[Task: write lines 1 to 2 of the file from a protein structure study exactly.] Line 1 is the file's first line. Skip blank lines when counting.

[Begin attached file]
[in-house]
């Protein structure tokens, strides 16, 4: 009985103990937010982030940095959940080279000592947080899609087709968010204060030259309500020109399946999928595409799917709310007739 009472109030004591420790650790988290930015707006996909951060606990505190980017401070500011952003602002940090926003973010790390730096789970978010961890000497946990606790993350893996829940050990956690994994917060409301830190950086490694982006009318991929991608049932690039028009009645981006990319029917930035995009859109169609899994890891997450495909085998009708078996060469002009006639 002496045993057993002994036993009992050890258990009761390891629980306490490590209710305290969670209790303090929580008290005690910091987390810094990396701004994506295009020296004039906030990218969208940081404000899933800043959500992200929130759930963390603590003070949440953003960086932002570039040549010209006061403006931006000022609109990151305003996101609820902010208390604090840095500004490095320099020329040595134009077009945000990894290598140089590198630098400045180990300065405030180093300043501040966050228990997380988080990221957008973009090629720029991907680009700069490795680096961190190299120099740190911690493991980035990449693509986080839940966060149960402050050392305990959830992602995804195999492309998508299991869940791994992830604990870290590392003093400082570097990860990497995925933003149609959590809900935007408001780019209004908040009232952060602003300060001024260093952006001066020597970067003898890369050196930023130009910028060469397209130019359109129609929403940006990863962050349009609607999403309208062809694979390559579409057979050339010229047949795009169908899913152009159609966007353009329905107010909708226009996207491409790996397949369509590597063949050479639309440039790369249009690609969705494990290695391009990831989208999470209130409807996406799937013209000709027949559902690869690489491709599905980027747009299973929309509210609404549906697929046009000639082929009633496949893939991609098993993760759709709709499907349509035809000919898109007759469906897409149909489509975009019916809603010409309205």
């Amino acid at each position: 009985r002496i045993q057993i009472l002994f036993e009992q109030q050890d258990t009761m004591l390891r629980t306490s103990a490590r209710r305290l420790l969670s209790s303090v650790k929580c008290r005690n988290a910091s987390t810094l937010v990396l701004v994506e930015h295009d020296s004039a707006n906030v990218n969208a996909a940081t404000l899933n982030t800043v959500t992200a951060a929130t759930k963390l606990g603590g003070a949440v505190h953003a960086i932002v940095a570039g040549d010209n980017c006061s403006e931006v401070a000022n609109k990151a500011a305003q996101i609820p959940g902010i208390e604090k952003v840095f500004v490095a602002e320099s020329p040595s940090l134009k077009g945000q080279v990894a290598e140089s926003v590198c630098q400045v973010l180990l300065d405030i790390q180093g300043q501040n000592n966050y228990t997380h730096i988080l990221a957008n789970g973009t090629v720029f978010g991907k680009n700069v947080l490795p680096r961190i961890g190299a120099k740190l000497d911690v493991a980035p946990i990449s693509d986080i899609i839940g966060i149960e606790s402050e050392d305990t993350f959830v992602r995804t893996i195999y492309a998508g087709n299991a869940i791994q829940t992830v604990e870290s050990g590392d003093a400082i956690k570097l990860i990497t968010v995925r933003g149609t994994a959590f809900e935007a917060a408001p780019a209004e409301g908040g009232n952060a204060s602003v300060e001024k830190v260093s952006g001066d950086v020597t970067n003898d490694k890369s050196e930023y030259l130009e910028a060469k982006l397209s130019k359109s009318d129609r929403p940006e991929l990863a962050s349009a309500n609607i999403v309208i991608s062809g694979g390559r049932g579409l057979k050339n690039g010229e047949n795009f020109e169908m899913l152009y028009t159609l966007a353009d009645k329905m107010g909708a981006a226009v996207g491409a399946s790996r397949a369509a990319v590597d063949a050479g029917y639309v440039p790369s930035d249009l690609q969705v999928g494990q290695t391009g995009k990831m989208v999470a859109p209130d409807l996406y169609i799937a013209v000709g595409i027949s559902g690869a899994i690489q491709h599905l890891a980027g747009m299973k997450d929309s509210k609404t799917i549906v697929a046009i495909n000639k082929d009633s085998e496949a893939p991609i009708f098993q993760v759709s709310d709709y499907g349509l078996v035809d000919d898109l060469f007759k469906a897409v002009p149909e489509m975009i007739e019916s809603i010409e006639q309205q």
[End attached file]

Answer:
[in-house]
């Protein structure tokens, strides 16, 4: 009985103990937010982030940095959940080279000592947080899609087709968010204060030259309500020109399946999928595409799917709310007739 009472109030004591420790650790988290930015707006996909951060606990505190980017401070500011952003602002940090926003973010790390730096789970978010961890000497946990606790993350893996829940050990956690994994917060409301830190950086490694982006009318991929991608049932690039028009009645981006990319029917930035995009859109169609899994890891997450495909085998009708078996060469002009006639 002496045993057993002994036993009992050890258990009761390891629980306490490590209710305290969670209790303090929580008290005690910091987390810094990396701004994506295009020296004039906030990218969208940081404000899933800043959500992200929130759930963390603590003070949440953003960086932002570039040549010209006061403006931006000022609109990151305003996101609820902010208390604090840095500004490095320099020329040595134009077009945000990894290598140089590198630098400045180990300065405030180093300043501040966050228990997380988080990221957008973009090629720029991907680009700069490795680096961190190299120099740190911690493991980035990449693509986080839940966060149960402050050392305990959830992602995804195999492309998508299991869940791994992830604990870290590392003093400082570097990860990497995925933003149609959590809900935007408001780019209004908040009232952060602003300060001024260093952006001066020597970067003898890369050196930023130009910028060469397209130019359109129609929403940006990863962050349009609607999403309208062809694979390559579409057979050339010229047949795009169908899913152009159609966007353009329905107010909708226009996207491409790996397949369509590597063949050479639309440039790369249009690609969705494990290695391009990831989208999470209130409807996406799937013209000709027949559902690869690489491709599905980027747009299973929309509210609404549906697929046009000639082929009633496949893939991609098993993760759709709709499907349509035809000919898109007759469906897409149909489509975009019916809603010409309205």